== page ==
The oil basins off the coast of Brazil are among the best prospects in the world, German energy company Wintershall said after the latest auction.
The Brazilian Government offered nearly 50 licenses in the latest round of auctions for rights to drill offshore. Wintershall will serve as the operator at four of the license areas and has a participating role in three others.
Thilo Wieland, a Wintershall board member in charge of South America, said Tuesday the geology offshore Brazil holds great promise.
"The coast of Brazil is considered one of the most promising oil regions in the world," he said in a statement. "The blocks show huge potential."
The auction raised more than $2.4 billion for the 22 blocks awarded. No offers were made for onshore concessions. Brazil's National Agency of Petroleum, Natural Gas and Biofuels said the auction surpassed its expectations, with 13 companies from 11 countries taking part.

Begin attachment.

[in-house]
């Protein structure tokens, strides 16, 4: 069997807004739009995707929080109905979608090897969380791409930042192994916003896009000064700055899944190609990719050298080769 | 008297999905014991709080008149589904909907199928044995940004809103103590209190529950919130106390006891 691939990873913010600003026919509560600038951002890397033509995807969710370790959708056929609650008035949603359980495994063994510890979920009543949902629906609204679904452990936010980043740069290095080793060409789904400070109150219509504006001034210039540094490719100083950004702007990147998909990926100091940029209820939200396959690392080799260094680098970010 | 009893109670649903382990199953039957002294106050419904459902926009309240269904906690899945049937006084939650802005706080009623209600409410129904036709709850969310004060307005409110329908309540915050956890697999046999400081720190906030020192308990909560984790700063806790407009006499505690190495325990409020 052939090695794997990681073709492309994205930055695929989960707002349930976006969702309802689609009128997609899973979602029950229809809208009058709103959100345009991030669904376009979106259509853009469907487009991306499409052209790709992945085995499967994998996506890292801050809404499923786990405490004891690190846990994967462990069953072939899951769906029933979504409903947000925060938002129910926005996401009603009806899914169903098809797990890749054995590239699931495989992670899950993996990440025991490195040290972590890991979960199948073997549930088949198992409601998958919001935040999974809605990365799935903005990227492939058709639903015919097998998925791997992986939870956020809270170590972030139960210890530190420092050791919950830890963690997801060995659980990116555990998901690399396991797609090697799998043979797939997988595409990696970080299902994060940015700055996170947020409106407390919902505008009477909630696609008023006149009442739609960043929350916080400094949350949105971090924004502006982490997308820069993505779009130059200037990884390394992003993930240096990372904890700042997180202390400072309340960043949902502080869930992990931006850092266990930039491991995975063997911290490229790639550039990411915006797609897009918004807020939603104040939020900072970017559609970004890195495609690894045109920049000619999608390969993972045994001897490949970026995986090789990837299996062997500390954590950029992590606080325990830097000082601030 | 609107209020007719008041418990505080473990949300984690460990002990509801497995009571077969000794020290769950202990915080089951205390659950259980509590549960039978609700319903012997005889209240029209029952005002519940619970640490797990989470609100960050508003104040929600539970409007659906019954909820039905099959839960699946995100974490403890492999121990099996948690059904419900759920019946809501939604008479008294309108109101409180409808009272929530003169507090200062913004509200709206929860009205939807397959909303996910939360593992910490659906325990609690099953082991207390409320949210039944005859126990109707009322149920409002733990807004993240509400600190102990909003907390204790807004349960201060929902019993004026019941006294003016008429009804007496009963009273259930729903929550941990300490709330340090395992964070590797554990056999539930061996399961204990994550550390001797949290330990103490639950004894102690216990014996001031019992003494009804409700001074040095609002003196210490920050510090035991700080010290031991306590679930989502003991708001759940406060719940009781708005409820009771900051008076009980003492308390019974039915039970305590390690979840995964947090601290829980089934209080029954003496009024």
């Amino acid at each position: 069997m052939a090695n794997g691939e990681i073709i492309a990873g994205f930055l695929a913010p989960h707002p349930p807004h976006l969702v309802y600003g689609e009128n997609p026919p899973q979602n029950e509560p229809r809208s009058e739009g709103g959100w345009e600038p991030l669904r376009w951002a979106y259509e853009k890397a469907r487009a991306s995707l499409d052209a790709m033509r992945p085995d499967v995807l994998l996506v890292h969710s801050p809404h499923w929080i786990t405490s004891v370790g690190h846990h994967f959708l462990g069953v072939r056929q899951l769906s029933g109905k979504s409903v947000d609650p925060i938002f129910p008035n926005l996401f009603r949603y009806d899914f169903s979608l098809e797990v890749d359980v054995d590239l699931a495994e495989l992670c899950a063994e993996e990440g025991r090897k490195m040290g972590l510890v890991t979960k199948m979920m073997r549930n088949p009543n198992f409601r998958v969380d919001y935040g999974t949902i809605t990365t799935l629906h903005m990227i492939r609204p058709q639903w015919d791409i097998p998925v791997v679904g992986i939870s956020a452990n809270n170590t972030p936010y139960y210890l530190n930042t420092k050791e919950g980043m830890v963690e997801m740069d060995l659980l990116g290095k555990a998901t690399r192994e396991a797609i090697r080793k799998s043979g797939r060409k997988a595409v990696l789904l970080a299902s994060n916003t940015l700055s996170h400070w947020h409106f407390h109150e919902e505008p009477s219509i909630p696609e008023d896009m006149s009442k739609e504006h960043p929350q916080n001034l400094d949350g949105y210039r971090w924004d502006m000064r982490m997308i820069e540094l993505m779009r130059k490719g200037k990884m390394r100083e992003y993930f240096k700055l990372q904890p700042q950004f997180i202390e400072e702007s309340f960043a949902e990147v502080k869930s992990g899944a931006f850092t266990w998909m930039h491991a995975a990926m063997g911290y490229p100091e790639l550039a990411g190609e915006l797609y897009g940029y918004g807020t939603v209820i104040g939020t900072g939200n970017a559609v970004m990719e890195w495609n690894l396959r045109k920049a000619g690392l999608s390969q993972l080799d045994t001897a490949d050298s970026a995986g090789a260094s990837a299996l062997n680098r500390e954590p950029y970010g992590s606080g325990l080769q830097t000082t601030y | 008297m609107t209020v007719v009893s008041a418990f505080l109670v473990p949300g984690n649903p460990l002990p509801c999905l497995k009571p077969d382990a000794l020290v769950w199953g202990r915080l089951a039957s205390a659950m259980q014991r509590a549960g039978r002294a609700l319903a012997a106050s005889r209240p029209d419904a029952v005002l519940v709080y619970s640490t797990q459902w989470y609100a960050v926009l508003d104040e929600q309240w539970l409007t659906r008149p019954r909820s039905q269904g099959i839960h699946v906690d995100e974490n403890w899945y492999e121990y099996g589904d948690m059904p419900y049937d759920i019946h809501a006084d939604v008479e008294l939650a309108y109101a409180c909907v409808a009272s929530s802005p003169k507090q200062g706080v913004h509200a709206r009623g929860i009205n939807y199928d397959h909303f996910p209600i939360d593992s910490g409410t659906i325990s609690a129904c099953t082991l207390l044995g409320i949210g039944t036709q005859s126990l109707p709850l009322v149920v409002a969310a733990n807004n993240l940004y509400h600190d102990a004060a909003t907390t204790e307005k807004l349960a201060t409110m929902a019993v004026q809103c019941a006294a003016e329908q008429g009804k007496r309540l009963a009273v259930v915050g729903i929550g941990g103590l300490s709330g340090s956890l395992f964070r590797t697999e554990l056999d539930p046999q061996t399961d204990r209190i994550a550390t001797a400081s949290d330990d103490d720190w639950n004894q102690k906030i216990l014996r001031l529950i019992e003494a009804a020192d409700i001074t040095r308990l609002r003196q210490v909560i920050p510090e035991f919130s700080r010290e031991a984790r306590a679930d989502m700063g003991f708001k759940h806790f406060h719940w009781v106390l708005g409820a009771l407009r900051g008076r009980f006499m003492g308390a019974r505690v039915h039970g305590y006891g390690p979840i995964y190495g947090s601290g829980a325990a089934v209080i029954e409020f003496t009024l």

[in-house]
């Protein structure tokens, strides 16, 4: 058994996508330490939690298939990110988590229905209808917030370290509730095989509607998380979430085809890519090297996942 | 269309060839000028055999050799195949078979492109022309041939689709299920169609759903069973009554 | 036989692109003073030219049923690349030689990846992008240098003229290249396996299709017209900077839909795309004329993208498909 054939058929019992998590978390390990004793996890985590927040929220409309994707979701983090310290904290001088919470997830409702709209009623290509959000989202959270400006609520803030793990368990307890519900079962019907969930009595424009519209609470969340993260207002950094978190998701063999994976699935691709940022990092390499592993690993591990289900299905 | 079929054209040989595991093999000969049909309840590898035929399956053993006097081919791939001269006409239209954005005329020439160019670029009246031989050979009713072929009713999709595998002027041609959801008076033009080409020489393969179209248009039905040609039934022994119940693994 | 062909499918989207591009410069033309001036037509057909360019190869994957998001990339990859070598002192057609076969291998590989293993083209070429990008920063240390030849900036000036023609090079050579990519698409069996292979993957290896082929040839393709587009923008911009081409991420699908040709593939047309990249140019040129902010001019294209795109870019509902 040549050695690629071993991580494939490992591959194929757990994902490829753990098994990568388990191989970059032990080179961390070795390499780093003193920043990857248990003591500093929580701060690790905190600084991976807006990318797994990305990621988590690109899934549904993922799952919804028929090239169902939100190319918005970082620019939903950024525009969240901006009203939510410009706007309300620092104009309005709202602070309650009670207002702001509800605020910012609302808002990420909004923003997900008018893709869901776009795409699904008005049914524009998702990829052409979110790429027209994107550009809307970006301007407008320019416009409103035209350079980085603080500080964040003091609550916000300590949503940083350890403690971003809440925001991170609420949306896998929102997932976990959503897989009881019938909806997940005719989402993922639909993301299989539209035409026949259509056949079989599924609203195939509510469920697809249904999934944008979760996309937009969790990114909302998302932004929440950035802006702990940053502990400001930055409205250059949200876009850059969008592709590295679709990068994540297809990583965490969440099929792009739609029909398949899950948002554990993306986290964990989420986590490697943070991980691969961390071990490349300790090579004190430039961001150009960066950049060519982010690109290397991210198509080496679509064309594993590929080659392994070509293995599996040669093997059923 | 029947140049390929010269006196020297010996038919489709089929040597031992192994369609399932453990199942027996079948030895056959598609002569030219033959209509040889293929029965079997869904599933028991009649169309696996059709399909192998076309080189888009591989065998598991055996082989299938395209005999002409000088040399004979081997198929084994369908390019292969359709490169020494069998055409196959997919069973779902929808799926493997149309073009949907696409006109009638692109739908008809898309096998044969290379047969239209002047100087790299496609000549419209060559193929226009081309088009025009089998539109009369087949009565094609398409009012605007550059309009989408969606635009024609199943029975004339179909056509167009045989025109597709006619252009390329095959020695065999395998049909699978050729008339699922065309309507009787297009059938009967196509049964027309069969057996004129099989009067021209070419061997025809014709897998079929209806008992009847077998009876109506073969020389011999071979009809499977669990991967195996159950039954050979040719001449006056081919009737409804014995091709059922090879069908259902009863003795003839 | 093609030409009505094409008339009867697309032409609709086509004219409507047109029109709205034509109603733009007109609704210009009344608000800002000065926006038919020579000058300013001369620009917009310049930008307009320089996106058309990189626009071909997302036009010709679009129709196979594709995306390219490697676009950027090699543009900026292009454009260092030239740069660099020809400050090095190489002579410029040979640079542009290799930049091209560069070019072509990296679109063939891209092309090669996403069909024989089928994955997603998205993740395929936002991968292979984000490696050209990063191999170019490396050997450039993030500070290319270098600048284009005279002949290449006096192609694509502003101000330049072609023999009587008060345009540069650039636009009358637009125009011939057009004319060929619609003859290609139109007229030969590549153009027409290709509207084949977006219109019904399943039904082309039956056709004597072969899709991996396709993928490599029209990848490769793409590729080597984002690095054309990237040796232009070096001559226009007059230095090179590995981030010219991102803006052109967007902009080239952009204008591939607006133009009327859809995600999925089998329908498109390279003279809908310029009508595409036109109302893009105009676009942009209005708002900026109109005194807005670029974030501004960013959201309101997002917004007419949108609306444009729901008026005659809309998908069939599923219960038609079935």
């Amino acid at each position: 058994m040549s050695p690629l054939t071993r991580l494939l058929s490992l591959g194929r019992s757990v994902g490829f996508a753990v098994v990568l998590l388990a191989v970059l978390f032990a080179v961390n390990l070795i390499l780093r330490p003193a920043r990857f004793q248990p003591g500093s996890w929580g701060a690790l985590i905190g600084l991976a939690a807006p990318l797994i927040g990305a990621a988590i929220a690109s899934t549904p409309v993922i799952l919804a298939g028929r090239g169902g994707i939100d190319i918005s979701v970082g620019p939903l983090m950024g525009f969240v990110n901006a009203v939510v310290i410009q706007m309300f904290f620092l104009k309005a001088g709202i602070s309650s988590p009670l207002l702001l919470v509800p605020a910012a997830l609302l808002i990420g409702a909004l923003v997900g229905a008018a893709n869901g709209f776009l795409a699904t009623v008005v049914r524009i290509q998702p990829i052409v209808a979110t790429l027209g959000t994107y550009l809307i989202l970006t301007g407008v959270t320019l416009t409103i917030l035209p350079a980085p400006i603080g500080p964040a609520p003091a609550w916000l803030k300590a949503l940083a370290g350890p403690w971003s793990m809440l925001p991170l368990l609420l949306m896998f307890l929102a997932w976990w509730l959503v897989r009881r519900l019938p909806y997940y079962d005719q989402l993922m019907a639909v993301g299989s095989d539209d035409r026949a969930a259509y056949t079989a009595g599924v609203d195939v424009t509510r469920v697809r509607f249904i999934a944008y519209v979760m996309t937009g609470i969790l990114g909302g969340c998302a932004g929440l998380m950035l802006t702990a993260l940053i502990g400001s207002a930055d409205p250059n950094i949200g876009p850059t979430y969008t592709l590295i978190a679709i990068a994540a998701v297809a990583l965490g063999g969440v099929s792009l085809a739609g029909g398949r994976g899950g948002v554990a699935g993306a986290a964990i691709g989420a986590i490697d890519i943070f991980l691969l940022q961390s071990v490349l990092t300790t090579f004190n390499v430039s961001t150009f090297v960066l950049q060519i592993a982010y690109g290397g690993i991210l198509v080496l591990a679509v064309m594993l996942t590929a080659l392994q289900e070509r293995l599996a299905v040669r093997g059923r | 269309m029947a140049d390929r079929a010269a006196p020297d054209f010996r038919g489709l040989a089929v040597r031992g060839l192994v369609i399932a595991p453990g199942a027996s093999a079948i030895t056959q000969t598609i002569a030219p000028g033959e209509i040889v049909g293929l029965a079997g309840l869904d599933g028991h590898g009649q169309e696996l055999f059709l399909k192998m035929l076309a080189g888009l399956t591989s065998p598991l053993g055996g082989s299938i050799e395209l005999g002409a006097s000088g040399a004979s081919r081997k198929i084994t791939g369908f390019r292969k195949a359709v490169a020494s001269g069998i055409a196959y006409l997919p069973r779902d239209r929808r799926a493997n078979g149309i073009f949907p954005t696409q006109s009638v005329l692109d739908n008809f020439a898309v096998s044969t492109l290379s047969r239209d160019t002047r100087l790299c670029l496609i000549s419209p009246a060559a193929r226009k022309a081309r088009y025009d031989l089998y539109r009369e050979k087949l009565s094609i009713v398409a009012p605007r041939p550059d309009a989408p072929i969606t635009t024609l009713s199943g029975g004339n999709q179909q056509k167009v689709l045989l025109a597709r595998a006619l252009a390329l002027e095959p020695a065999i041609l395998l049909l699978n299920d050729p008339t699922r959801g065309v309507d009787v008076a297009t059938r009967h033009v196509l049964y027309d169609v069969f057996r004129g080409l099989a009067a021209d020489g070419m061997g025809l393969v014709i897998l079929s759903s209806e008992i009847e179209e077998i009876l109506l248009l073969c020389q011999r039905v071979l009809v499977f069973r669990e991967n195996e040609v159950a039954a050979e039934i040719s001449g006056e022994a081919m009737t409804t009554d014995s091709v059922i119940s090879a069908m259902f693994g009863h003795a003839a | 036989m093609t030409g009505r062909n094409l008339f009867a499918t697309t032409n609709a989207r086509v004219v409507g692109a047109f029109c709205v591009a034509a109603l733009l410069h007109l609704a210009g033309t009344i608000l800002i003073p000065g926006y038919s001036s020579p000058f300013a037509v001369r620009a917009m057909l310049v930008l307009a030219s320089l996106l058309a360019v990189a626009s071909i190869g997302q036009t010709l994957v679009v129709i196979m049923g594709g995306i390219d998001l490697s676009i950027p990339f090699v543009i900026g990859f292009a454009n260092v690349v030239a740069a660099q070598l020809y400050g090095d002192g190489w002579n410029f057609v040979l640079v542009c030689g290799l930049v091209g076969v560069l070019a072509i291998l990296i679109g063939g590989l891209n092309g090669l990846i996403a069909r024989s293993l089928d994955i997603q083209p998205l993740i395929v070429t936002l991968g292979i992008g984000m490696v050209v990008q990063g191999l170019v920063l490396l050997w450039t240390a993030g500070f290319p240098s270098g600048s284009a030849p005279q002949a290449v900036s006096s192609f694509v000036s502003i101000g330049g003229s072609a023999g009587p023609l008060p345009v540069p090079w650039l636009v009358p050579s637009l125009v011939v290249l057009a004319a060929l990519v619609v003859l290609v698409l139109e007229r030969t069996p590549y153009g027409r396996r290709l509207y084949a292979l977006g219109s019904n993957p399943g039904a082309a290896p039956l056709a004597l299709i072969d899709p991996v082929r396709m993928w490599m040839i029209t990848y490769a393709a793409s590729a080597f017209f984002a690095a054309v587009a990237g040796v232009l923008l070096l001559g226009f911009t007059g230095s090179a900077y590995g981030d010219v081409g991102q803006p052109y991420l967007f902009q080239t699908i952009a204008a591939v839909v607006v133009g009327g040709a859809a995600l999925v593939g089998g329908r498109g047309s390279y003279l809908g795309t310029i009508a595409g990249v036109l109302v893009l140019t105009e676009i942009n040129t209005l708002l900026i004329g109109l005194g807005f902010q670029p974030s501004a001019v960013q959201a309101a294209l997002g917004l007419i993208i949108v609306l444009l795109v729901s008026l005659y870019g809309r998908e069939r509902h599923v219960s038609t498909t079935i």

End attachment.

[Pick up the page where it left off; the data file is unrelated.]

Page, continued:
Among the supermajors, Exxon Mobil took control over six of the eight blocks awarded in Brazil's latest auction, increasing its footing to the point that its one of the largest stakeholders in the South American country. Steve Greenlee, Exxon's president for exploration, said the blocks awarded are "highly prospective."
Brazil ranks second behind Venezuela in terms of proven oil reserves in South America. Its Libra field alone holds between eight and 12 billion barrels of recoverable reserves. By the middle of last year, the country had already produced an average of 3.3 million barrels per day (b/d) in oil and other petroleum liquids. That was up from the full-year 2016 average of 3.2 million b/d.
Wintershall said initial exploration at the blocks it secured is scheduled for next year. Exxon acquires seismic data that will give it a better understanding of the reserve potential later this year.